Employers are closer to being able to participate in industry-led, government-sanctioned apprenticeship programs separate from the federal and state registered apprenticeship system that many find cumbersome.
The U.S. Department of Labor (DOL) issued a notice July 27 that outlines the process that will allow trade associations and other nongovernmental organizations to certify work-based learning programs.
Katie Spiker, federal policy analyst at the National Skills Coalition, a Washington, D.C.-based group advocating for investments in workforce development, pointed out that under current law, the DOL or a state agency registers apprenticeship programs, documenting that the structure of the program's on-the-job learning, classroom instruction, mentoring and safety components meet certain standards. The programs are subject to regulations describing the types of occupations for which apprenticeships can be used, the structure of training, the expertise apprentices need to earn and compliance with equal employment opportunity rules.
In 2017, President Donald Trump issued an executive order that called for the establishment of an alternative system of industry-recognized apprenticeships that would not require direct approval by a government entity. "The proposed process is intended to make it easier for businesses to gain approval for new programs while also supporting the development of quality assurance standards in industries where apprenticeships are not well-utilized," Spiker said.
Last month the DOL announced $150 million in funds to support organizations to help businesses set up and run the new industry-recognized apprenticeship programs and another $1 million in funding to community-based organizations helping expand women's access to apprenticeships and training for jobs in manufacturing, mining and construction.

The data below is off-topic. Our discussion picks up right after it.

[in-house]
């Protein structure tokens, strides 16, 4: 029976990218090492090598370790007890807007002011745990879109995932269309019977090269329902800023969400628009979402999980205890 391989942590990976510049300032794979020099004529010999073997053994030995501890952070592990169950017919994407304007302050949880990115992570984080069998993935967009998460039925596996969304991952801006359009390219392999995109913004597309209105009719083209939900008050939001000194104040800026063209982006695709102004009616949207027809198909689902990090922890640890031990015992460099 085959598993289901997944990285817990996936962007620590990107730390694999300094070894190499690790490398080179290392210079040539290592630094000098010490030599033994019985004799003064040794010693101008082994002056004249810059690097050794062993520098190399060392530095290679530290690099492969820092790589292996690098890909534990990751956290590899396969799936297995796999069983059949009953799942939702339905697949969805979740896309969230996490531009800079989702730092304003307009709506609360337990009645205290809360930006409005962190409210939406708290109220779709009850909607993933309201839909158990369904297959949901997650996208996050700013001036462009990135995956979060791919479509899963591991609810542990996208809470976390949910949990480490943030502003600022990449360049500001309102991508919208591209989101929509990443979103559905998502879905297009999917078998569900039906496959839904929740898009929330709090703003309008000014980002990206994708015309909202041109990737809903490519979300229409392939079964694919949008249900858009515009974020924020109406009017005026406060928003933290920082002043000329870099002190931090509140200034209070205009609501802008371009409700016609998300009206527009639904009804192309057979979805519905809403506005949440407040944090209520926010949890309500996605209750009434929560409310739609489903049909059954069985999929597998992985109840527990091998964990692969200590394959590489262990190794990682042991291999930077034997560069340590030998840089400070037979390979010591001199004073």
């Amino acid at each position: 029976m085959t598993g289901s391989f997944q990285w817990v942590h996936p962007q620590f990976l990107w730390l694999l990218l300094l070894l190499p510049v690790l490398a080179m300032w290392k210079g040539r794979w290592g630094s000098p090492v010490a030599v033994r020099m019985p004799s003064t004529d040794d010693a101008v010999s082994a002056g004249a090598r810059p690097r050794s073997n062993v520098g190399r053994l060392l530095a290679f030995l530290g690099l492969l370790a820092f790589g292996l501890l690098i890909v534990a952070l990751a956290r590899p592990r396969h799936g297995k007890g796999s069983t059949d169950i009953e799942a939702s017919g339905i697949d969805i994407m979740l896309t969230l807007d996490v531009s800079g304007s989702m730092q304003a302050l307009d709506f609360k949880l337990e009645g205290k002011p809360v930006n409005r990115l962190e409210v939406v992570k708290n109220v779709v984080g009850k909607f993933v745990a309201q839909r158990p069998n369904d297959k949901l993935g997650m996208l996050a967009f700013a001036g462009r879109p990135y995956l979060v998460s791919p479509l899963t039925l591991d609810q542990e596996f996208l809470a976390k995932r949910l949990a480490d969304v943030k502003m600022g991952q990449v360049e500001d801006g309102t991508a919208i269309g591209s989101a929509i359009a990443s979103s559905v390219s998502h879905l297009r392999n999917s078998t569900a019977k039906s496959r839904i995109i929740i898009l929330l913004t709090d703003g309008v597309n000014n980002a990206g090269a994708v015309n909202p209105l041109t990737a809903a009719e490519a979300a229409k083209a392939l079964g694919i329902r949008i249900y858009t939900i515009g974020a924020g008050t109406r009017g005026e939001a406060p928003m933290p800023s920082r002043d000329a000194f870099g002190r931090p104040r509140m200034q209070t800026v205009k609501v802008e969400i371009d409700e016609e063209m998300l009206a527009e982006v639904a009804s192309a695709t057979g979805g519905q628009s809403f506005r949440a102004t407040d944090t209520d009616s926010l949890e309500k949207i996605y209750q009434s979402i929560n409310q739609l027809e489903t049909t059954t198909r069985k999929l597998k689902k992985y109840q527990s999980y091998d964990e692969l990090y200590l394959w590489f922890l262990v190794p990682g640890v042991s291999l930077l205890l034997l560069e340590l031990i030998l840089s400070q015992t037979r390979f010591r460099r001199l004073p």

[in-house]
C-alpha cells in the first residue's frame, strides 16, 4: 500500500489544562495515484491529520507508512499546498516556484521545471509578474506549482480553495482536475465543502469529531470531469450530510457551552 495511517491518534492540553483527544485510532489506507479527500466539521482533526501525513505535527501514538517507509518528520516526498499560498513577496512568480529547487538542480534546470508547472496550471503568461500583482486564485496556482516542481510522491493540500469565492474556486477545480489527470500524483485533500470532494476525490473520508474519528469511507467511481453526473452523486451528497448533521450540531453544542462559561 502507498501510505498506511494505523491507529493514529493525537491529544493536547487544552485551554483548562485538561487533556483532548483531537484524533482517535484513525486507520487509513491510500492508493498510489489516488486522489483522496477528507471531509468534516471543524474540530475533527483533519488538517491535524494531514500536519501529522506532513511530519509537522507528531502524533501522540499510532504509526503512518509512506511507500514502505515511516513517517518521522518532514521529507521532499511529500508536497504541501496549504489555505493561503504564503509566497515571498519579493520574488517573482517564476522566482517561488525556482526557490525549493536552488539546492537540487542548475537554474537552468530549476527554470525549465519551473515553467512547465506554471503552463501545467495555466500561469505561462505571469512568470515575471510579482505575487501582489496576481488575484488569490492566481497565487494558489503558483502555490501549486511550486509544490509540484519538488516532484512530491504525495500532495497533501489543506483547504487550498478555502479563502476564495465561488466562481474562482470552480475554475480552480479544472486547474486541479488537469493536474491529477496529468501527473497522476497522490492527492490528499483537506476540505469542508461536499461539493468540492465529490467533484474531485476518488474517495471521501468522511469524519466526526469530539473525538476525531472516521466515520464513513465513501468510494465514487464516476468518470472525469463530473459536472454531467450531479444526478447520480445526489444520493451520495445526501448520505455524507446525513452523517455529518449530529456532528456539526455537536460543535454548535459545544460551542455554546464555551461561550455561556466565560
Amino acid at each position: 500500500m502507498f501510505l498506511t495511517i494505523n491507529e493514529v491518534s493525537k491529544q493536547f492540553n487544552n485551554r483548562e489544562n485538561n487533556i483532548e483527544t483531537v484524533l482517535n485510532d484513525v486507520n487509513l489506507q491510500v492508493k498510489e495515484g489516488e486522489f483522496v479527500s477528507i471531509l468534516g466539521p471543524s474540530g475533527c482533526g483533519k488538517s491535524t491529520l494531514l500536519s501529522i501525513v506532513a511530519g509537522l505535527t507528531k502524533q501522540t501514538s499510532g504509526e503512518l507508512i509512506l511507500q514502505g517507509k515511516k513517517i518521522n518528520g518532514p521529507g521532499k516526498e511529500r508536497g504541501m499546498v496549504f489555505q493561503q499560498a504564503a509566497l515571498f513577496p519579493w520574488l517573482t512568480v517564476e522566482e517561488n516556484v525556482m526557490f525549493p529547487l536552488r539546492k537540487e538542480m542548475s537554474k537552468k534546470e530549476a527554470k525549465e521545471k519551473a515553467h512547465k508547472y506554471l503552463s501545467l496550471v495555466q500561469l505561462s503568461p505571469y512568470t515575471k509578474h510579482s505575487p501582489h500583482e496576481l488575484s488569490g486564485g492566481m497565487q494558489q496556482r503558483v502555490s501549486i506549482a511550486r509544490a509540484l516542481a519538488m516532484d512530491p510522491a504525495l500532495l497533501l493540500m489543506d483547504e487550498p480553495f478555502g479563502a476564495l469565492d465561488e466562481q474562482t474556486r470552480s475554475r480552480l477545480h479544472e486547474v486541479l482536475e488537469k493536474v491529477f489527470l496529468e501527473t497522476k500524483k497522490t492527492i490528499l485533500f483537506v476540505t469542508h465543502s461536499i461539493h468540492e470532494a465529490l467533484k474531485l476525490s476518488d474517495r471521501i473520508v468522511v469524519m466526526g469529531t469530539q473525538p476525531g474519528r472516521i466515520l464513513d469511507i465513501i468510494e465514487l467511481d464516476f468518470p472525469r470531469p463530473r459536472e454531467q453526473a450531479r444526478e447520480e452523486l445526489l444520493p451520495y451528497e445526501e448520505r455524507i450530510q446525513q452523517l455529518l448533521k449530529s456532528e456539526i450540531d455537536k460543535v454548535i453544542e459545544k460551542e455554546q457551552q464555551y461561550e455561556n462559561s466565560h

Mary Alice McCarthy, director of the Center on Education and Skills at New America, a Washington, D.C.-based public-policy think tank, gives the Trump administration credit for making apprenticeships available to new populations and industries. That "includes better integrating apprenticeships with higher education, building pathways for high school students to apprenticeships, building the apprenticeship research and evidence base, and calling out the value of competency versus time-based apprenticeship programs," she said.
But she is troubled by the new industry-sanctioned model.
"Third parties like industry associations already play a role in expanding apprenticeships, working as intermediaries across multiple employers to set up and run programs—and they should play an even larger one," she said. "But [the proposed model] seems to envision outsourcing the quality assurance of programs to these third-party groups as well, which is concerning." A report prepared by President Trump's Task Force on Apprenticeship Expansionacknowledges "the risks of inconsistent standards and conflicts of interest that such a structure could present," she said.
More-detailed draft regulations for the industry-recognized apprenticeship programs is expected this fall, Spiker said.
Employers Asked for Change